Before she became a judge, Grosshans had about 11 years of experience as an attorney. In that time, she argued 15+ jury trials, 20+ non-jury trials, and 5+ cases for administrative bodies (government agencies) to completion. For the first year, she was a Prosecutor, focusing on misdemeanors and felonies. She then shifted to private practice, where she specialized in criminal defense and family law. Her criminal defense practice included misdemeanors, felonies, juvenile delinquency, probation violations, and injunctions. Her family law practice included divorce, child support, paternity, and adoptions. She opened her own practice in 2008.
Before that, she clerked for 4 months at the US Department of Justice, Civil Rights Division. She also held a 4 month internship at the US Attorney's Office for the Northern District of Mississippi and a 1 year internship at The Claremont Institute. She also briefly spent time as a Graphic Designer and Event Coordinator.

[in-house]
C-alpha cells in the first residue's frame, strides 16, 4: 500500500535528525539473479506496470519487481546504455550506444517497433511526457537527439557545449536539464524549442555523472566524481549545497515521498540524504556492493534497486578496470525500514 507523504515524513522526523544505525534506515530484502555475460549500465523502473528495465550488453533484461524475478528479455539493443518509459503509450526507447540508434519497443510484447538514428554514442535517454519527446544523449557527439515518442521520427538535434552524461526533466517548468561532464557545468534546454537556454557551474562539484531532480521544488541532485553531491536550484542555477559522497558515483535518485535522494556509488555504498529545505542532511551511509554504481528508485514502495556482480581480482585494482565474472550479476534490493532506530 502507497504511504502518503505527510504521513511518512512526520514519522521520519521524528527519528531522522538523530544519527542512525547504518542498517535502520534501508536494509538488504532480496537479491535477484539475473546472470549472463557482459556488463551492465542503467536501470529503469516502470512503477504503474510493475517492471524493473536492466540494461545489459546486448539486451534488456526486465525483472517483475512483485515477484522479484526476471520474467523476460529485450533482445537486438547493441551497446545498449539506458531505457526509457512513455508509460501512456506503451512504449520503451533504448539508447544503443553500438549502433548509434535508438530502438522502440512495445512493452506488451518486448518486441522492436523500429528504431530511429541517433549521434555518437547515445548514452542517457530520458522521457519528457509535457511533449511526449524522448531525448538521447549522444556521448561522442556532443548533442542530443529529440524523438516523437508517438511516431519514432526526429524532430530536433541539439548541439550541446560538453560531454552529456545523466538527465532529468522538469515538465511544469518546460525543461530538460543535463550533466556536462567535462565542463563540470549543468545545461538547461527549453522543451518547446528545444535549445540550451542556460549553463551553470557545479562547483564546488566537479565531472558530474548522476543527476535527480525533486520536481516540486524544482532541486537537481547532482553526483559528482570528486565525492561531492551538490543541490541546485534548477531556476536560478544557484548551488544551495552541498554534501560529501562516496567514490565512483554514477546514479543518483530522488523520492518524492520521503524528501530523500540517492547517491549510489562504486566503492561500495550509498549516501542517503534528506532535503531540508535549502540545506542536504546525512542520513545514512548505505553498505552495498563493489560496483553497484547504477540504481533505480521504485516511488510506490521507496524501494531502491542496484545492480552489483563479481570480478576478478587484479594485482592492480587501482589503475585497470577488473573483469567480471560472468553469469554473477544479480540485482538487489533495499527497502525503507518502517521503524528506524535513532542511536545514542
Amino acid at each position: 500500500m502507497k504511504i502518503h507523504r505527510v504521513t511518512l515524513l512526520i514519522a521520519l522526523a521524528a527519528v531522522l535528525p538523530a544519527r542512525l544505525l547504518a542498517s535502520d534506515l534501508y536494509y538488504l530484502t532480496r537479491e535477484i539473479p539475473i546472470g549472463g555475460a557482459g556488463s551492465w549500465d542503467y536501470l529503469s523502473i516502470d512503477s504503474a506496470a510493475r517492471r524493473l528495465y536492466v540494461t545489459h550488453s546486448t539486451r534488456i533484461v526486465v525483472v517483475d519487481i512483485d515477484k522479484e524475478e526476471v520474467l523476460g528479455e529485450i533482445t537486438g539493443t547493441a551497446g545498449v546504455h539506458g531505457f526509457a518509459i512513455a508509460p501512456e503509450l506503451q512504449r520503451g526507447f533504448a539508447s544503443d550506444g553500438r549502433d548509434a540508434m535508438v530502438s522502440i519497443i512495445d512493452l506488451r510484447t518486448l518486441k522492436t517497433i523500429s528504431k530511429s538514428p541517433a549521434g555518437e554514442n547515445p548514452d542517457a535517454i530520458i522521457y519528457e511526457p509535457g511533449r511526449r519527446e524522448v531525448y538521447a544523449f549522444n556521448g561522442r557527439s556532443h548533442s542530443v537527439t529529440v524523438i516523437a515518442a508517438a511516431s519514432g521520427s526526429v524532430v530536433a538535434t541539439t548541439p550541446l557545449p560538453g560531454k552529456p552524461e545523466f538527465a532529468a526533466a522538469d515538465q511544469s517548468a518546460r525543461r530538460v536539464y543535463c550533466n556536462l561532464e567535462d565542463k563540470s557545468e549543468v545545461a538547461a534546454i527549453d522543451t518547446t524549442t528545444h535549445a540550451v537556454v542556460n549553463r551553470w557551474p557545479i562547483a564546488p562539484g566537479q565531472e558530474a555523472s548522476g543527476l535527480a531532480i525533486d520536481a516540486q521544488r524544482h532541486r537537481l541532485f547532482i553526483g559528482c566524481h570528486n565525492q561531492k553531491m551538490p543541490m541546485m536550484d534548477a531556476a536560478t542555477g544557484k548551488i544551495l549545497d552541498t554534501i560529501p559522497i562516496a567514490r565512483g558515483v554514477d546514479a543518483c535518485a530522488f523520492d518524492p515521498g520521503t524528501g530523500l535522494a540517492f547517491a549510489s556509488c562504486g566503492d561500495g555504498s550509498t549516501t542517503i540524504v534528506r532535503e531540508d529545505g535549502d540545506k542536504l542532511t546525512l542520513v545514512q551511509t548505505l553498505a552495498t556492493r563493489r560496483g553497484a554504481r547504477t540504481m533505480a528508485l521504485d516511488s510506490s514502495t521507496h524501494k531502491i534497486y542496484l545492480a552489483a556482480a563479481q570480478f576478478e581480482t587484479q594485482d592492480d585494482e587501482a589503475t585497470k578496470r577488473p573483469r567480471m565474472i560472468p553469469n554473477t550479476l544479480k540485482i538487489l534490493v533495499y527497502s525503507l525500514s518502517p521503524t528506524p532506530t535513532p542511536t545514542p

From 2008-2015, was an Adjunct Professor at Valencia Community College teaching Hospitality Law.
Grosshans appears to have well-known conservative political beliefs. As the Tampa Bay Times reports, this was left out of her two applications for the Florida Supreme Court, including her affiliation with the Alliance Defending Freedom.
This judge is a member of the Federalist Society.
This judge is a textualist, who uses an interpretation of the Constitution that is advocated by the Federalist Society.
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* Appointed instead of running for election because of a vacancy between election cycles.